A Torn Off Page From A Masonic Book From The Past Comes To Life In The Present and For The Future By Gardenia C. Hung

My Father, Mr. Roberto Hung Juris Doctor was a member of the order of Ancient and Free Accepted Masons of Santiago de Cuba and the Grand Lodge of Cuba in La Habana. When I was born on December 27, 1958, Mr. Roberto Hung was already an officer of the Masonic Lodge No. 1 “Fraternidad” in Santiago de Cuba and also participated in Masonic Lodge fellowship at the Grand Lodge of Cuba and other lodges with the brethren around the world.

My first experience with a public library happened at the Freemason Lodge in Santiago de Cuba, in Cuba, where my late father, Dr. Roberto Hung, J.D. used to meet for Masonic Lodge business with his Freemason brethren. While my father held the general meeting with the other Freemasons, I was asked to wait in the library. One of the elder Freemasons would select a book with photo images for me to read, look and browse, while I waited for my father’s meeting to end, in the evening. I was the only child in the Lodge and the elder Freemason was kind to me. He would check on me, now and then, and would ask me, “Are you finished reading the book yet?” Since, I was not halfway through the book he had given me, I would answer, “Not yet”. So, the elder Freemason would say then, “our meeting is not done yet, either.” I found easier to wait while I read with a book in hand, browsing and reading along the pages and photo captions.

When I was about three years old, the Grand Master of the Masonic Lodge No. 1 “Fraternidad” invited me with my Father, Mr. Roberto Hung Juris Doctor, to visit during their General Meeting and have dinner with them. One day, visitors from England arrived at the Masonic Lodge in Santiago de Cuba. The Grand Master brought a young boy to the library room and presented the 5-year-old English boy to me, when I was a young school girl. The Grand Master of the Lodge wanted to show and display a new book about the Freemasonry which had just been published with photographs.

Figure 1 The Steps of Freemasonry

The Freemasonry book illustrated the brethren and fellowship among the ancient free and accepted masons.

The Grand Master was beaming with pride at the newly published book, a gift for the Masonic Lodge in Santiago de Cuba. The new Masonic book was opened on the table and displayed for me and the English boy to read and browse together. Then, the Grand Master left the library room and walked out the door.

After the Grand Master had gone, the English boy walked up to the table where the Masonic book was opened on display, look at the page, and before my very young eyes, the English boy pulled his hand out and tore off the page from the book at once.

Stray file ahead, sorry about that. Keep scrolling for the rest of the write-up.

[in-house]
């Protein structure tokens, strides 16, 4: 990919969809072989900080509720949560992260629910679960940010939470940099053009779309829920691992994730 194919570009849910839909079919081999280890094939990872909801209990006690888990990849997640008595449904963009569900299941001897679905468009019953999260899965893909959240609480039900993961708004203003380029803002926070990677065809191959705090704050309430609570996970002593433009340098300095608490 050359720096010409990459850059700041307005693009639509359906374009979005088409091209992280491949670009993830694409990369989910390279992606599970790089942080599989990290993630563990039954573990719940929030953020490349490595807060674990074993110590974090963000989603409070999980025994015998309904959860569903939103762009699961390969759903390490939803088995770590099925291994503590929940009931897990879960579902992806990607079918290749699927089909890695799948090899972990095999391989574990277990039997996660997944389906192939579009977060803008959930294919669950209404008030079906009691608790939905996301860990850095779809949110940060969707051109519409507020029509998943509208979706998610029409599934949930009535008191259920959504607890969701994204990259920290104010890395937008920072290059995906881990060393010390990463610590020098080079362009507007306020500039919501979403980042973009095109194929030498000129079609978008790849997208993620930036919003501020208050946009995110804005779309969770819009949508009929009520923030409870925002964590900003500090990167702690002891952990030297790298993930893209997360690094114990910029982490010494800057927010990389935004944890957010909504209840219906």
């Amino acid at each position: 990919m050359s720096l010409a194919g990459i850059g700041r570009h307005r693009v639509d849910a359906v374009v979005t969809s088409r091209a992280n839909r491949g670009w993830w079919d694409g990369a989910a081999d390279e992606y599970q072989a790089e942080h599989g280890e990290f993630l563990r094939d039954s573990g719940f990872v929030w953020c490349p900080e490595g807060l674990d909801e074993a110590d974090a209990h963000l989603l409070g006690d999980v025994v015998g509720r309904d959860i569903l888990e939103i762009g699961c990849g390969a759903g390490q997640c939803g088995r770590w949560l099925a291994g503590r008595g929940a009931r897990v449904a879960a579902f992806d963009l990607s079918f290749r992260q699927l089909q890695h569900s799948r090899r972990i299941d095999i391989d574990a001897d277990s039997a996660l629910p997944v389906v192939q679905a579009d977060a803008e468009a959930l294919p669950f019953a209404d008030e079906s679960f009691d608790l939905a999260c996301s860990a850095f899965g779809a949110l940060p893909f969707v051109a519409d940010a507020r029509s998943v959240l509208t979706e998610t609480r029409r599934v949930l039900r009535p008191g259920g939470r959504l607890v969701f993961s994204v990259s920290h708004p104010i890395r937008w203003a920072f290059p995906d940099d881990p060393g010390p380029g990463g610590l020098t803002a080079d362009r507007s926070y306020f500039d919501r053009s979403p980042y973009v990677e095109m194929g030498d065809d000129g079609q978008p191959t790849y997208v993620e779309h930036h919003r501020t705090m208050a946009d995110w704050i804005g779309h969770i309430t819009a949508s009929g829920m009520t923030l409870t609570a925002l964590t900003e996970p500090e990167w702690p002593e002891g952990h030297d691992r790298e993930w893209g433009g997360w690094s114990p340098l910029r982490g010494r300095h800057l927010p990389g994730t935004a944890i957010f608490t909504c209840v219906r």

In shock, I looked at the English boy and said, “Why did you tear off the page from the book?” In Spanish, I said, “¿Por qué arrancaste la página del libro en la mesa?”

The English boy looked at me with glee, while his hand held the torn page from the Masonic book.

In disbelief, I walked out of the room to find the Grand Master of the Lodge to tell him what had happened to the Masonic book, while the English boy was browsing and looking at the illustrated page on display.

I told the Grand Master of the Lodge that the English boy had torn off the page from the Masonic book on the table.

The English boy was visiting the Grand Master of the Lodge from England and the United Kingdom during his vacation stay in Santiago de Cuba, in the country of Cuba.

Needless to say that the Grand Master of the Lodge asked for an explanation for the English boy’s behavior in tearing off the page from the Masonic book. Furthermore, the English boy was reprimanded, punished, and forced to buy another new Masonic book for the Lodge in Santiago de Cuba.

To this day, on the 25th day of August in the year 2016, I still remember how the English boy was presented to me by the Grand Master of the Lodge in Santiago de Cuba one day, and how the same English school boy tore off the page from the Masonic book in the library of the Lodge No. 1 “Fraternidad” in Santiago de Cuba.

Even now when more than half a century has passed, this Masonic incident remains indelible in my mind…how the English school boy, in an act of derision and affront, tore off the new page from the Masonic book on display at the library, after the Grand Master of the Lodge left the library room.

Now that we are adults, the English school boy has grown up and left behind remnants of his act of incivility and derision in tearing off the page from the new Masonic book publication in the Lodge of Santiago de Cuba during the 1960s.

My recollection of this Masonic incident remains a lodge situation which was addressed by the Masonic General Meeting for replacement, reprimand, and retaliation years afterwards.

The Englishman remembers his visit to Santiago de Cuba and the Cuban people he met there years ago, to tell the story about the torn page off the book at the Masonic Lodge in Santiago de Cuba, again and again.

Gardenia C. Hung, M.A., B.A.
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